Cornell Studies Examine Global Hotel Industry Strategy and Restaurant Social Media

May 20, 2013

Contact:  Jane Henion, 607.254.8987,

Cornell Studies Examine Global Hotel Industry Strategy and Restaurant Social Media

Ithaca, NY, May 20, 2013 - Hotel revenues in Asia's gateway cities are subject to global forces, according to one of the newest reports issued by the Cornell Center for Hospitality Research (CHR) at the School of Hotel Administration. A second recently issued report finds that the restaurant industry is embracing social media, but not all restaurants have a clear strategy for using social media sites. Also newly available is a summary of industry strategy presentations from the Cornell Hospitality Research Summit proceedings. The reports and proceedings are available at no charge from the CHR.

Global Factors Are Strong Drivers of Asia Hotels Revenues

A study of global and local factors that drive changes in hotels' revenue per available room (RevPAR) in eight major Asian cities found that the revenues for the hotels in these cities are strongly subject to global forces. The study, "Common Global and Local Drivers of RevPAR in Asian Cities," by Crocker H. Liu, Pamela C. Moulton, and Daniel C. Quan, is available at no charge from the Cornell Center for Hospitality Research. Liu, Moulton, and Quan are all faculty members at the Cornell School of Hotel Administration.

"When we initially interviewed the hotel managers, they listed many local events and factors as potential drivers of their revenue, and they were not focused on international forces. But we determined that local or regional events must be extremely large and even disrupting to offset the effects of global forces on hotels' revenue," said Moulton. "For example, the 2008 Chinese Olympics and the 2010 Shanghai Expo moved the needle. Sadly, so did the 2011 Japanese tsunami and Thailand floods. Overall, however, global forces, such as Chinese and U.S consumer confidence had noticeable effects for these eight gateway cities."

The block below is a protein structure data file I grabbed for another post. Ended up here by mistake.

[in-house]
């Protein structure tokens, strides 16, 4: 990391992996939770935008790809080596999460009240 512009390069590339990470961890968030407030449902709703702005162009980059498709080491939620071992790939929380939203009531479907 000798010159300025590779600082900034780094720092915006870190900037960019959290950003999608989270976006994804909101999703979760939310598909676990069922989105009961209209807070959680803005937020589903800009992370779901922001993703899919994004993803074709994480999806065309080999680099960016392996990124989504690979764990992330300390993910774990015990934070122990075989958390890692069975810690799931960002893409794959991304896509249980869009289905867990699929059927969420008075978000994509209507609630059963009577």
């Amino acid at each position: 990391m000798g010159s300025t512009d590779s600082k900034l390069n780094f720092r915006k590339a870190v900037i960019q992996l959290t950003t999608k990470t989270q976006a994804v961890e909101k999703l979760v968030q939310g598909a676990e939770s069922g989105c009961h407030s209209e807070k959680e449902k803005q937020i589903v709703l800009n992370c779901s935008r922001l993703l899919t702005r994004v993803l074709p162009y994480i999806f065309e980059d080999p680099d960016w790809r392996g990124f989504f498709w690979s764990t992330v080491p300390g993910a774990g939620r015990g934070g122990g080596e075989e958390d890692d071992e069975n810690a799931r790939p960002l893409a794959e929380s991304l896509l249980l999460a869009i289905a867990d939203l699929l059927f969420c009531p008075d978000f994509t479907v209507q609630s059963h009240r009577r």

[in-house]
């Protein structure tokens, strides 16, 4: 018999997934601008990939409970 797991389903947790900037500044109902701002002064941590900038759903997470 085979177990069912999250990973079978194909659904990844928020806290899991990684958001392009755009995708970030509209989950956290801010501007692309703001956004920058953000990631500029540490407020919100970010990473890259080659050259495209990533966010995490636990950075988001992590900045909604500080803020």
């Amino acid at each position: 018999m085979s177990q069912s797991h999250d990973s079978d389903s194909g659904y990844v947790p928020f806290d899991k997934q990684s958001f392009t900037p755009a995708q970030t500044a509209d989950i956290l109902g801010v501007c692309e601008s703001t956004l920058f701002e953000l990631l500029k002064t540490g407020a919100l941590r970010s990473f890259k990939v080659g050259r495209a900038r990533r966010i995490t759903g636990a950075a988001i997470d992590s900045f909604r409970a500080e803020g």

One factor, the number of tourist arrivals, is always positively associated with RevPAR changes in the eight cities. Other factors have various levels of influence on revenues. In addition to consumer confidence, two other factors that drive RevPAR in most of the eight cities are inflation and Chinese real estate development (as a proxy for China's GDP). At one extreme, global factors explain over 90 percent of the changes in RevPAR in Seoul. At the other extreme, local factors explain 66 percent of the changes in RevPAR in Bangkok. Moulton and her coauthors suggest that these findings give hoteliers a window into the factors that drive their properties' revenues and allow investors a mechanism to make a more accurate risk assessment.

Cornell Study Finds U.S. Restaurants Diving into Social Media

Restaurant operators have moved strongly into social media, but a survey of 166 restaurant managers finds a mixed picture in the way restaurants use social media. The study, "Social Media Use in the Restaurant Industry: A Work in Progress," by Abigail M. Needles and Gary M. Thompson, found that many restaurants are moving ahead without having well-defined social media goals. Needles, a Ph.D. student at Texas A&M University, is a graduate of the Cornell School of Hotel Administration, where Thompson is a professor. The study is available at no charge from the Cornell Center for Hospitality Research.